Scott Hsu loved watching American movies in his hometown of Taipei, Taiwan. He sought out as many Academy Award-winning films he could and fell in love with “The Sound of Music.” Then there was another one starring Michael Douglas, who played a greedy, ruthless stockbroker. “Wall Street” got Hsu curious about the business world.
“I thought it would be so cool to be part of Wall Street,” he says. “That, of course, was a fun motivation.”
Instead of going the greedy and ruthless route, Hsu indulged his fascination by pursuing degrees in economics and finance. He enrolled at National Taiwan University, where he earned a bachelor’s degree in finance (and watched as many American films as he could). It was a fun coincidence when he was accepted as a graduate student at the University of Southern California, just miles away from Hollywood – and also where his commute to class would be rerouted because of the Academy Awards ceremony.
Years have passed, and dreams of Wall Street were set aside for dreams of teaching. As of August 2015, Hsu is assistant professor at the Walton College, where he joined the Department of Finance.
Hsu earned his Ph.D. in finance at the University of North Carolina and, following graduation, taught at Purdue University and the University of Wisconsin – Milwaukee.
As a Ph.D. student in North Carolina, Hsu began to enjoy Southern Americana, from sweet tea to pulled pork. When an opportunity came to teach for Walton, he enjoyed the idea of returning to the South. When he visited the University of Arkansas, he was immediately impressed with all the amenities perfect for a business professor – and student – from locally based industries like J.B. Hunt Transport Services, Inc., Walmart and Tyson Foods, Inc., to Walton’s outreach and research centers that represent almost every business discipline. He also enjoyed walking around the University of Arkansas campus.
“I was like, ‘Wow, there are a lot of good buildings,’” he says. “The whole area is booming.”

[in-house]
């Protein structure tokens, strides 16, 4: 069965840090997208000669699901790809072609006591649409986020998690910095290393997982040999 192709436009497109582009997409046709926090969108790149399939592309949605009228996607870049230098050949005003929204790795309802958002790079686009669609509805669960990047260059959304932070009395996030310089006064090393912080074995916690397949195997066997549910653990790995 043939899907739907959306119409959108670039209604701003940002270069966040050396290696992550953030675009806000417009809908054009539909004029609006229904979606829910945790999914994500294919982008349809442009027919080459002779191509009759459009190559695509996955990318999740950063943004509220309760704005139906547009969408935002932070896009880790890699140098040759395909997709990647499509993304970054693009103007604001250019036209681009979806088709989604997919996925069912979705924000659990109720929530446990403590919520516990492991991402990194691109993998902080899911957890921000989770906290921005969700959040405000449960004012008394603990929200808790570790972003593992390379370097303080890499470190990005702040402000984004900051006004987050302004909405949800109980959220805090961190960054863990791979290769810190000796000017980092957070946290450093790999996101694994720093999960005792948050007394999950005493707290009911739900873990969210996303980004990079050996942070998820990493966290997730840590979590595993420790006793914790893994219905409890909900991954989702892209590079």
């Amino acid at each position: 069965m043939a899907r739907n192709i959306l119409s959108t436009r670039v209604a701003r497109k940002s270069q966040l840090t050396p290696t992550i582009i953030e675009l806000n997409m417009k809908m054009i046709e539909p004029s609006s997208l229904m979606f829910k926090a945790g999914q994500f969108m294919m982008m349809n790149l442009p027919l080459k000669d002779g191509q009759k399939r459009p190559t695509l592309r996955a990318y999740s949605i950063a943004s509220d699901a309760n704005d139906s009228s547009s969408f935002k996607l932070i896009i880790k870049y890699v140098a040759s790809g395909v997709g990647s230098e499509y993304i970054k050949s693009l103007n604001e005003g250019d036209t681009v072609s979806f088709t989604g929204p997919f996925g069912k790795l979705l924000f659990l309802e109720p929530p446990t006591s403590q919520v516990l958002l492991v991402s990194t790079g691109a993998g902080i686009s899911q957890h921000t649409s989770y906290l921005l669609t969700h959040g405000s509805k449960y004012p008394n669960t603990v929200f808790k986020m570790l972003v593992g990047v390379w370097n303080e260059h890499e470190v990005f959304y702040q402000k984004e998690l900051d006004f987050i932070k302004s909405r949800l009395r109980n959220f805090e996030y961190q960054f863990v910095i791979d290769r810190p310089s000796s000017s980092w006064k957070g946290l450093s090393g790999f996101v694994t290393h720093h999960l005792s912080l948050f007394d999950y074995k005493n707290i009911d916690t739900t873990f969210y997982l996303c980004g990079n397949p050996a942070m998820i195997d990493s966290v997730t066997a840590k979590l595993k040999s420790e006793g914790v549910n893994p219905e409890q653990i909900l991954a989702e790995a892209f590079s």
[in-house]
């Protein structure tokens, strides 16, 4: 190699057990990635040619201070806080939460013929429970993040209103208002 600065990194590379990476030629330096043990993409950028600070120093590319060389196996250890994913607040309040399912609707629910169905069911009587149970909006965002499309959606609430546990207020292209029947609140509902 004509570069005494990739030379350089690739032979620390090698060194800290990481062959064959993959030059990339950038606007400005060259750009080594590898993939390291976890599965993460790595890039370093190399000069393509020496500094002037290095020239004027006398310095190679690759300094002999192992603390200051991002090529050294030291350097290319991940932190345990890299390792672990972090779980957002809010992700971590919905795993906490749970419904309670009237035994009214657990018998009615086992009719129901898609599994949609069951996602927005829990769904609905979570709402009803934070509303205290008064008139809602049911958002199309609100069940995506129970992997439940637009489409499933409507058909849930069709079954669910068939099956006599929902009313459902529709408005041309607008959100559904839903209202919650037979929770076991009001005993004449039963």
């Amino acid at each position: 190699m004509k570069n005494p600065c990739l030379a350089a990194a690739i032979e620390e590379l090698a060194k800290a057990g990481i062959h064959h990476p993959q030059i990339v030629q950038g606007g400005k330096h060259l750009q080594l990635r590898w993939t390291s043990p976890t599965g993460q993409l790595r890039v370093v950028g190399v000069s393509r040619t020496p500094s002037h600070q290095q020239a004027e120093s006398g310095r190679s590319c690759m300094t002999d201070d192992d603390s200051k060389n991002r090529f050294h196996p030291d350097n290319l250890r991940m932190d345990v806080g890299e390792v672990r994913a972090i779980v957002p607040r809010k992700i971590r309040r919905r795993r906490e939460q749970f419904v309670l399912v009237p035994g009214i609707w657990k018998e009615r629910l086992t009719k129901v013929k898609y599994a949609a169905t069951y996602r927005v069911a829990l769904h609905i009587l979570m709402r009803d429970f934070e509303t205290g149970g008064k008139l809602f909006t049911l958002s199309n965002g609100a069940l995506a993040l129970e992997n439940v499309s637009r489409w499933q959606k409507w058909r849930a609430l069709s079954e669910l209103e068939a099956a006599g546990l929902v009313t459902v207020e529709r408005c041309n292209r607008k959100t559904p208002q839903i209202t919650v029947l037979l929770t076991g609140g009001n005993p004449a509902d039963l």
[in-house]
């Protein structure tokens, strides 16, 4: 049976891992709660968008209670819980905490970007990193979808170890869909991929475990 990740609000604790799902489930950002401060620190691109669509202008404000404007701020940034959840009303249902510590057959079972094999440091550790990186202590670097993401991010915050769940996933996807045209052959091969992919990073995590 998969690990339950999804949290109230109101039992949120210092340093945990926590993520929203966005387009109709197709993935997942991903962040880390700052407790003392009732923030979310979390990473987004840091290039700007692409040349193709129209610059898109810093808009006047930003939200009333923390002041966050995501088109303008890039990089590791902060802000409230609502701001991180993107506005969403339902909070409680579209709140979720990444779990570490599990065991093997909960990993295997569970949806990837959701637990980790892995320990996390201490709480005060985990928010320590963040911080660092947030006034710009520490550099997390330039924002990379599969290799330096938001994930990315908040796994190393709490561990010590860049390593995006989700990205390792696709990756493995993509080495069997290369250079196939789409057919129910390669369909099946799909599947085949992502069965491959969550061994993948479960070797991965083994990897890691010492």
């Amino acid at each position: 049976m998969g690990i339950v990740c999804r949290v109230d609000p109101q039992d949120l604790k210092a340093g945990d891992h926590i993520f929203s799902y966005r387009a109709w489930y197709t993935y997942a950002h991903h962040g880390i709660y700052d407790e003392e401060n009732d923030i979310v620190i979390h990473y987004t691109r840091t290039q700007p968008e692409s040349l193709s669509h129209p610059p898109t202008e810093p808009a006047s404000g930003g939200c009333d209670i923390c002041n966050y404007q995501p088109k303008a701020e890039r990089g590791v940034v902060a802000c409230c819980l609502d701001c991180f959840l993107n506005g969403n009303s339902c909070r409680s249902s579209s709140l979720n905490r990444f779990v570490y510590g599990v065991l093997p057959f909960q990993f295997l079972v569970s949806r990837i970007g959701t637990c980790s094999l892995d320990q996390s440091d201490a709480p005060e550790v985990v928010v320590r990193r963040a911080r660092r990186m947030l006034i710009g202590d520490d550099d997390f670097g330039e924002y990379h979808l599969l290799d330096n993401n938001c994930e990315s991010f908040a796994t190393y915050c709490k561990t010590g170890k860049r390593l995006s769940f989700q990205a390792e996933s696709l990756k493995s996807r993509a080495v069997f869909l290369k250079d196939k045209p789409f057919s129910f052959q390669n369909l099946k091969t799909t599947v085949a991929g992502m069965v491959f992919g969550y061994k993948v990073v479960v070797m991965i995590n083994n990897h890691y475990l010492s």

At Walton, Hsu finds his Walton colleagues supportive in everything from offering advice about his new position to sharing information about the area. He will teach the undergraduate courses Corporate Finance and International Finance in the spring, an experience he says often leads to him being taught as well. “Turns out, a lot of good ideas are from discussions with students,” he says.
One of Hsu’s ideas evolved into the working paper, “Beauty is Wealth: CEO Appearance and Shareholder Value,” which he co-authored, and was reported by several media outlets, including The New York Times, Forbes, CNBC, The Huffington Post and Bloomberg Business. “It’s a given that the face, or appearance, affects a lot of social outcomes,” Hsu says.
The same goes for the business world, Hsu discovered. While it may not be the main motivator to help a firm, having an attractive CEO could give it an edge, he says, adding that his findings show that the more attractive a person is, the more likely that person will negotiate better deals. Also, if a person has no knowledge of a company’s performance, the CEO’s appearance can be an influence as well.
Hsu is also researching the perceptions of politicians and their private equities and other topics with the Walton College providing the groundwork for him to flourish. “I’m part of the Walton family,” Hsu says.